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From Health Law Daily, February 20, 2019

Abortion amendments, regulation violated state equal protection guarantee

By Jeffrey H. Brochin, J.D.

State Supreme Court affirmed Superior Court ruling that the statute’s text was ambiguous where "threat of a serious risk" was not defined.

The Supreme Court of Alaska has affirmed the decision of the Superior Court striking down the 2013 regulation and the 2014 statute regulating Medicaid coverage of abortions in that state. The 2013 Department of Health and Social Services (DHSS) amendments of definitions related to Medicaid regulations required a more detailed medical certificate to obtain state Medicaid funding for an abortion. The form required doctors to certify that an abortion was required by one of the two circumstances permitting federal abortion funding under the Hyde Amendment, or that in his or her professional medical judgment the abortion procedure was medically necessary to avoid a ‘threat of serious risk’ to the physical health of the woman from continuation of her pregnancy. The amendments were challenged by Planned Parenthood which cited Constitutional equal protection violations (State of Alaska v. Planned Parenthood of the Great NorthwestFebruary 15, 2019, Carney, J.).

‘High-risk, high-hazard’ standard. A 2014 statute and 2013 regulation re-defined which abortions qualified as ‘medically necessary’ for the purposes of Alaska’s Medicaid funding. The statute defined medically necessary abortions as those that ‘must be performed to avoid a threat of serious risk to the life or physical health of a woman from continuation of the woman’s pregnancy’ as a result of a number of listed medical conditions; the court construed the administrative regulation as similarly restrictive. Planned Parenthood of the Great Northwest (Planned Parenthood) challenged both the statute and regulation as unconstitutional, and the superior court held that both measures violated the equal protection clause of the Alaska Constitution. The court reasoned that these measures imposed a "high-risk, high-hazard" standard on abortion funding unique among Medicaid services, and held that the Alaska Supreme Court’s 2001 decision striking down an earlier abortion funding restriction on equal protection grounds compelled the same result. The State followed with this appeal.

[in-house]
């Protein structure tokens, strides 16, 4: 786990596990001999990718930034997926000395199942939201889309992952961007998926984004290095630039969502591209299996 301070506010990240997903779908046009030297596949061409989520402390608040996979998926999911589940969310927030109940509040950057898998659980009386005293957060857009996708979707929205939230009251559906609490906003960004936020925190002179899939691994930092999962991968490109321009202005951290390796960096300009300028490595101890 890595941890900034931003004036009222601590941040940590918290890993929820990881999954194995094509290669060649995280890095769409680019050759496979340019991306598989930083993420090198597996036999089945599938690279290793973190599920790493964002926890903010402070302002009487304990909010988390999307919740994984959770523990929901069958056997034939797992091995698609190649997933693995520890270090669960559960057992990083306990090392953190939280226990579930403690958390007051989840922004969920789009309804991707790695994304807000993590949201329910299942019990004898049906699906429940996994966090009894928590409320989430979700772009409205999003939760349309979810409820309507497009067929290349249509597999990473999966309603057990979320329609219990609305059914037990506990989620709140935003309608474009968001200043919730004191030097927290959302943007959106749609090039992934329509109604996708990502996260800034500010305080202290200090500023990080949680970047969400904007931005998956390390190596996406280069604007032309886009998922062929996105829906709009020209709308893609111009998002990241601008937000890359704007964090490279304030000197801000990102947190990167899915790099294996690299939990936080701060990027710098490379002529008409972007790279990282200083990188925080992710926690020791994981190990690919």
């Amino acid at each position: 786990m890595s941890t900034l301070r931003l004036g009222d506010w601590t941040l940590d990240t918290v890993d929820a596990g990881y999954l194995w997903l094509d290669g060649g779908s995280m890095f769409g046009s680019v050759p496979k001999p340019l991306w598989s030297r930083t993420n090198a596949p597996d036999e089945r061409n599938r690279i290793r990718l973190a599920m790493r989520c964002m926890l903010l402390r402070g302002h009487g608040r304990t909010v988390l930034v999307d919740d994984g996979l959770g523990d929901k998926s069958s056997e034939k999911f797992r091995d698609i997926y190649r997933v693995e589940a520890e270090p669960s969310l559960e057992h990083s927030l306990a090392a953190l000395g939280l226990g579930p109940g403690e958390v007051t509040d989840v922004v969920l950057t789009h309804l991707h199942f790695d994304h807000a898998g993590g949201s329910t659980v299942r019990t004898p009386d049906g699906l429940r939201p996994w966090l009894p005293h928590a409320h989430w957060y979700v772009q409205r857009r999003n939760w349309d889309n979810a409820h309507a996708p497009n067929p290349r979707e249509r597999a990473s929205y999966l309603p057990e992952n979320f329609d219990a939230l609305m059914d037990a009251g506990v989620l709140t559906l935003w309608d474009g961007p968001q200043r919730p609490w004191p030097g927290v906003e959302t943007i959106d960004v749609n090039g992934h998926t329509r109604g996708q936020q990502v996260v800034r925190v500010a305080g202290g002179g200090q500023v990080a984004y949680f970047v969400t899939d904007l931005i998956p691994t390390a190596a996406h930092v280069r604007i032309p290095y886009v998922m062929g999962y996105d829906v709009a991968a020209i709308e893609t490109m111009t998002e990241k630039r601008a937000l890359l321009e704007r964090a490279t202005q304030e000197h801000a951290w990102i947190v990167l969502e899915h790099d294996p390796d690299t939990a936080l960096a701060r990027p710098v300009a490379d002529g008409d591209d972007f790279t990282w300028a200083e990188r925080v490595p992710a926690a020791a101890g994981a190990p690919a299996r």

Differing funding eligibilities. In their appeal, the state argued that both the statute and regulation should be interpreted more leniently and therefore did not violate the Alaska Constitution’s equal protection clause. However, the court disagreed, finding that the measures could not be interpreted as leniently as the state suggested, and that the language in fact compelled a "high-risk, high-hazard" interpretation as adopted by the superior court. The standard imposed different requirements for Medicaid funding eligibility upon women who chose to have abortions than it did upon women who chose to carry their pregnancies to term. Therefore, the statute’s and the regulation’s facially different treatment of pregnant women based upon those choices required the court to apply strict scrutiny.